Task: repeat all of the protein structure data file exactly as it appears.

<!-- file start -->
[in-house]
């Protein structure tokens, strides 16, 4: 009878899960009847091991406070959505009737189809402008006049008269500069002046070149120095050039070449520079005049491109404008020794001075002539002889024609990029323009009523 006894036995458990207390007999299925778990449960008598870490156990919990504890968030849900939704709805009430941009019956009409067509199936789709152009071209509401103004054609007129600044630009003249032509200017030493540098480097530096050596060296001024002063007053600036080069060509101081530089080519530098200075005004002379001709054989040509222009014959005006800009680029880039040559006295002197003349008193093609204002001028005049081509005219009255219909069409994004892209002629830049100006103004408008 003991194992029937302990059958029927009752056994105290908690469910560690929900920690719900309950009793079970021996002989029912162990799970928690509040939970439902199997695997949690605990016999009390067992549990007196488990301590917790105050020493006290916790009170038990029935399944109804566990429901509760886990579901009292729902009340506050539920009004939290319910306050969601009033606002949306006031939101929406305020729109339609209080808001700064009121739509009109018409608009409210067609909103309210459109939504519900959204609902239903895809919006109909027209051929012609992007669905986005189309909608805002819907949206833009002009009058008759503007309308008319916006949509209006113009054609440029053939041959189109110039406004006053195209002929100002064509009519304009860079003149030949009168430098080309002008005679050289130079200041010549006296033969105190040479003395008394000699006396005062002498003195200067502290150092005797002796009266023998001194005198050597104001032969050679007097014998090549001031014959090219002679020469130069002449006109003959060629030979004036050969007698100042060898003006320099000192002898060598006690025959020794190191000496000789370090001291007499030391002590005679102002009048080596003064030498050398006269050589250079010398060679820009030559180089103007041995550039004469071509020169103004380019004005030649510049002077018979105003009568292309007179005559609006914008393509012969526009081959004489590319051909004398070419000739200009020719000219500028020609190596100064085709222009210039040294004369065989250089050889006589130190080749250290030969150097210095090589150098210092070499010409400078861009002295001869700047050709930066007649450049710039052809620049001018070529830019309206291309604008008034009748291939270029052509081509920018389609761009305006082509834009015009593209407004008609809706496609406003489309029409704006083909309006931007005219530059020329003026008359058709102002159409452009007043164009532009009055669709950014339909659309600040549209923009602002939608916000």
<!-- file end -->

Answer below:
[in-house]
């Protein structure tokens, strides 16, 4: 009878899960009847091991406070959505009737189809402008006049008269500069002046070149120095050039070449520079005049491109404008020794001075002539002889024609990029323009009523 006894036995458990207390007999299925778990449960008598870490156990919990504890968030849900939704709805009430941009019956009409067509199936789709152009071209509401103004054609007129600044630009003249032509200017030493540098480097530096050596060296001024002063007053600036080069060509101081530089080519530098200075005004002379001709054989040509222009014959005006800009680029880039040559006295002197003349008193093609204002001028005049081509005219009255219909069409994004892209002629830049100006103004408008 003991194992029937302990059958029927009752056994105290908690469910560690929900920690719900309950009793079970021996002989029912162990799970928690509040939970439902199997695997949690605990016999009390067992549990007196488990301590917790105050020493006290916790009170038990029935399944109804566990429901509760886990579901009292729902009340506050539920009004939290319910306050969601009033606002949306006031939101929406305020729109339609209080808001700064009121739509009109018409608009409210067609909103309210459109939504519900959204609902239903895809919006109909027209051929012609992007669905986005189309909608805002819907949206833009002009009058008759503007309308008319916006949509209006113009054609440029053939041959189109110039406004006053195209002929100002064509009519304009860079003149030949009168430098080309002008005679050289130079200041010549006296033969105190040479003395008394000699006396005062002498003195200067502290150092005797002796009266023998001194005198050597104001032969050679007097014998090549001031014959090219002679020469130069002449006109003959060629030979004036050969007698100042060898003006320099000192002898060598006690025959020794190191000496000789370090001291007499030391002590005679102002009048080596003064030498050398006269050589250079010398060679820009030559180089103007041995550039004469071509020169103004380019004005030649510049002077018979105003009568292309007179005559609006914008393509012969526009081959004489590319051909004398070419000739200009020719000219500028020609190596100064085709222009210039040294004369065989250089050889006589130190080749250290030969150097210095090589150098210092070499010409400078861009002295001869700047050709930066007649450049710039052809620049001018070529830019309206291309604008008034009748291939270029052509081509920018389609761009305006082509834009015009593209407004008609809706496609406003489309029409704006083909309006931007005219530059020329003026008359058709102002159409452009007043164009532009009055669709950014339909659309600040549209923009602002939608916000």